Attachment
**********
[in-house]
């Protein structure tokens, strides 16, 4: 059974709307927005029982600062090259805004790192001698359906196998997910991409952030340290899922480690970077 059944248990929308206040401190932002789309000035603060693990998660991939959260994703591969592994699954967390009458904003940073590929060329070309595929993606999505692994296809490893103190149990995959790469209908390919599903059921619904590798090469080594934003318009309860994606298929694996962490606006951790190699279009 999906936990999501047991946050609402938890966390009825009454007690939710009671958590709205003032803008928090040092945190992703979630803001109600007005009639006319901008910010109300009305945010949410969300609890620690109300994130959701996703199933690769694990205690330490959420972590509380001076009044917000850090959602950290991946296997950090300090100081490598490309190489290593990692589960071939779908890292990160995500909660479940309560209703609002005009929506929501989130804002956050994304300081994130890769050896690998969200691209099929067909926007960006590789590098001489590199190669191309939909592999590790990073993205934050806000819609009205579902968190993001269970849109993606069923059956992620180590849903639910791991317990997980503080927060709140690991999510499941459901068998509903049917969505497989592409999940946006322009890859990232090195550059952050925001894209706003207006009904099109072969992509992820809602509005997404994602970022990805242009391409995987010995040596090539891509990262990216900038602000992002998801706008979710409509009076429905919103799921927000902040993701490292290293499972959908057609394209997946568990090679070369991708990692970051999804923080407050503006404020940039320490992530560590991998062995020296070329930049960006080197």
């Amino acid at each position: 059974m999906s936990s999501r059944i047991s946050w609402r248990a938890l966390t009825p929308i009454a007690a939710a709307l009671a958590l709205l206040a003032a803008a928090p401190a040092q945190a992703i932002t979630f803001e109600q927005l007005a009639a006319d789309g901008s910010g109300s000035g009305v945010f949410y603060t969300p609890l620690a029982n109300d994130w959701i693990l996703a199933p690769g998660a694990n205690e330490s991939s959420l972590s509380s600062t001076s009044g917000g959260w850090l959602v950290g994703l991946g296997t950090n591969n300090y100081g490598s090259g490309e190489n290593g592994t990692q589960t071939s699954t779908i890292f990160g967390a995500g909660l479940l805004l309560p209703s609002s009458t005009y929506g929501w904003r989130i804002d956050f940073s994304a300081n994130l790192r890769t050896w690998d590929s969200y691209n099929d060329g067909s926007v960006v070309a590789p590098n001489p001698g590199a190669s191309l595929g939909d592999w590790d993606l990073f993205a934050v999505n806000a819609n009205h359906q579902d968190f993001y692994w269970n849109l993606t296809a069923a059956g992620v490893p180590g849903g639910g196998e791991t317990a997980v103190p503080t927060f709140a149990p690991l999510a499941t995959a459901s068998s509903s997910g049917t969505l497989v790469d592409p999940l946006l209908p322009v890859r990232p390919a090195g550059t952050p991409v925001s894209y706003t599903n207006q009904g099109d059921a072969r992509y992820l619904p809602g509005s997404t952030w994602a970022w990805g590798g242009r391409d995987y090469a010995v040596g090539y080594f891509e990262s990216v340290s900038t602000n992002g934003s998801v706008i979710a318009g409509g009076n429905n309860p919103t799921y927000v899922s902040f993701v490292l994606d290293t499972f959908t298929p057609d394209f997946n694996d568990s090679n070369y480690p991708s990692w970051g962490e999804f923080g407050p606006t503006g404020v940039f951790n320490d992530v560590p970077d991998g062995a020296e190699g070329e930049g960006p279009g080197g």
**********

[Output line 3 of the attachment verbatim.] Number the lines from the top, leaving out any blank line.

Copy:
């Amino acid at each position: 059974m999906s936990s999501r059944i047991s946050w609402r248990a938890l966390t009825p929308i009454a007690a939710a709307l009671a958590l709205l206040a003032a803008a928090p401190a040092q945190a992703i932002t979630f803001e109600q927005l007005a009639a006319d789309g901008s910010g109300s000035g009305v945010f949410y603060t969300p609890l620690a029982n109300d994130w959701i693990l996703a199933p690769g998660a694990n205690e330490s991939s959420l972590s509380s600062t001076s009044g917000g959260w850090l959602v950290g994703l991946g296997t950090n591969n300090y100081g490598s090259g490309e190489n290593g592994t990692q589960t071939s699954t779908i890292f990160g967390a995500g909660l479940l805004l309560p209703s609002s009458t005009y929506g929501w904003r989130i804002d956050f940073s994304a300081n994130l790192r890769t050896w690998d590929s969200y691209n099929d060329g067909s926007v960006v070309a590789p590098n001489p001698g590199a190669s191309l595929g939909d592999w590790d993606l990073f993205a934050v999505n806000a819609n009205h359906q579902d968190f993001y692994w269970n849109l993606t296809a069923a059956g992620v490893p180590g849903g639910g196998e791991t317990a997980v103190p503080t927060f709140a149990p690991l999510a499941t995959a459901s068998s509903s997910g049917t969505l497989v790469d592409p999940l946006l209908p322009v890859r990232p390919a090195g550059t952050p991409v925001s894209y706003t599903n207006q009904g099109d059921a072969r992509y992820l619904p809602g509005s997404t952030w994602a970022w990805g590798g242009r391409d995987y090469a010995v040596g090539y080594f891509e990262s990216v340290s900038t602000n992002g934003s998801v706008i979710a318009g409509g009076n429905n309860p919103t799921y927000v899922s902040f993701v490292l994606d290293t499972f959908t298929p057609d394209f997946n694996d568990s090679n070369y480690p991708s990692w970051g962490e999804f923080g407050p606006t503006g404020v940039f951790n320490d992530v560590p970077d991998g062995a020296e190699g070329e930049g960006p279009g080197g």